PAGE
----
I recently got a MIPS Creator CI20 from the guys at Imagination to play with. So here’s a quick of my first impressions, including a few benchmarks with sysbench. Performance overall was quite good compared to a Raspberry Pi 1 model B+, and even was pretty good compared to an Intel Edison on the CPU benchmark. Continue reading
The Raspberry Pi foundation announced it’s latest member of the Raspberry Pi family, the Model A+. This is a departure from the usual credit card form factor, in that they’ve managed to knock off 20mm from the length, resulting in a very nice 65x56mm form factor.
I’ve been working on camera hacks for a couple of year now. It started with the CameraPi, which was a Raspberry Pi mini-computer stuffed into an old battery grip for my Canon 5D Mark II Camera. Then came various variants on that, including a DIY time-lapse rail, the results you can see in the time-lapse section of this website. Theres’ also some water droplet photography, automated focus stacking, and even a bark activated door opener, not to mention the PiPhone.
Recently I took delivery of an Intel Edison with a Mini-Breakout Board. I was awestruck by the size of the thing, but it was not until I started using it properly for a couple of projects that I noticed that it seemed a little bit ‘snappier’ than boards I’d used in the past (Raspberry Pi, Beaglebone Black). So I decided to do a little benchmarking.
Here’s my latest DIY project, a smartphone based on a Raspberry Pi. It’s called – wait for it – the PiPhone. It makes use an Adafruit touchscreen interface and a Sim900 GSM/GPRS module to make phone calls. It’s more of a proof of concept to see what could be done with a relatively small form factor with off-the-shelf (cheap) components. I don’t expect everyone to be rushing out to build this one, but I had great fun in doing it, as it builds quite nicely on my previous projects, especially the Lapse Pi, a touchscreen time-lapse controller, and uses most of the same hardware.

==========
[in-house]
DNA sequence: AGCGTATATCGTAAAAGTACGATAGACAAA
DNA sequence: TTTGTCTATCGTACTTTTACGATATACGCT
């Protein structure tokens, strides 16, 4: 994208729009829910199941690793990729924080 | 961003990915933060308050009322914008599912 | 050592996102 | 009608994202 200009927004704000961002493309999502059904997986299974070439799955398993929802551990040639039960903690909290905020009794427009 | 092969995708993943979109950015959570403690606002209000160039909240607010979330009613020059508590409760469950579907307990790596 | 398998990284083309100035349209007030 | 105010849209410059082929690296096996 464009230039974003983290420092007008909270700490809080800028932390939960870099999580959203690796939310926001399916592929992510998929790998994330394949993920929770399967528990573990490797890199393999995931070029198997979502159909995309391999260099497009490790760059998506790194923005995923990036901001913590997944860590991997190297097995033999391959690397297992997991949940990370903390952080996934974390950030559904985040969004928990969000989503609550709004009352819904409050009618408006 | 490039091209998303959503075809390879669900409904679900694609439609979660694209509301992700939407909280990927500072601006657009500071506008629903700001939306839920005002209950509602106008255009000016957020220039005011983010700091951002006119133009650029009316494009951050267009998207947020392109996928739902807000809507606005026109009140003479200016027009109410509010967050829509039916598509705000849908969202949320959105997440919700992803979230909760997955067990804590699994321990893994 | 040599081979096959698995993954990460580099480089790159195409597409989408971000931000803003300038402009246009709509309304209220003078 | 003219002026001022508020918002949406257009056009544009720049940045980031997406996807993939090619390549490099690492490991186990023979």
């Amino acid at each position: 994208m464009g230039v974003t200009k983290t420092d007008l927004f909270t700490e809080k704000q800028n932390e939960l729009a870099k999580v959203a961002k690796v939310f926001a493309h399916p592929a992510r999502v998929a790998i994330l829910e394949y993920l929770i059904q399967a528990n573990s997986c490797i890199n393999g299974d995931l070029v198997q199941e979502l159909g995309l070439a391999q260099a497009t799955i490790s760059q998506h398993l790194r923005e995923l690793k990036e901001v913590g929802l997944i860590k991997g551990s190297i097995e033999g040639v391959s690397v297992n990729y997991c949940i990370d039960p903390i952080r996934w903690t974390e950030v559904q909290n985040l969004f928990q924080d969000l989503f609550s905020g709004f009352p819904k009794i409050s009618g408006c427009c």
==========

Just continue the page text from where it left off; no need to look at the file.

Just a short post this time. When I saw this project on the Adafruit Learing System (learn.adafruit.com), I thought it was so cool that I had to build one myself. It’s a sound-activated LED tie!
There’s a great tutorial here: http://learn.adafruit.com/led-ampli-tie, so jump on over if you want to see how it’s made.
Just for kicks, I did a quick 28 second video of it in action. I can’t wait for the next hackerspace / coderDojo / work night out 🙂
So here’s my latest Raspberry Pi project. It uses the PiTFT Mini Kit, which is a 320×240 2.8″ TFT display and Touchscreen from Adafruit Industries that fits neatly onto my Raspberry Pi, to control a user interface to drive the back-end time-lapse script I showed you in a previous blog article.
This is a brief article about some behind-the-scenes stuff while I was making my latest time-lapse video, “Loop Head Peninsula”. There’s pictures of the time lapse rig in action, as well as a few words on the techniques I used, what I learned, etc.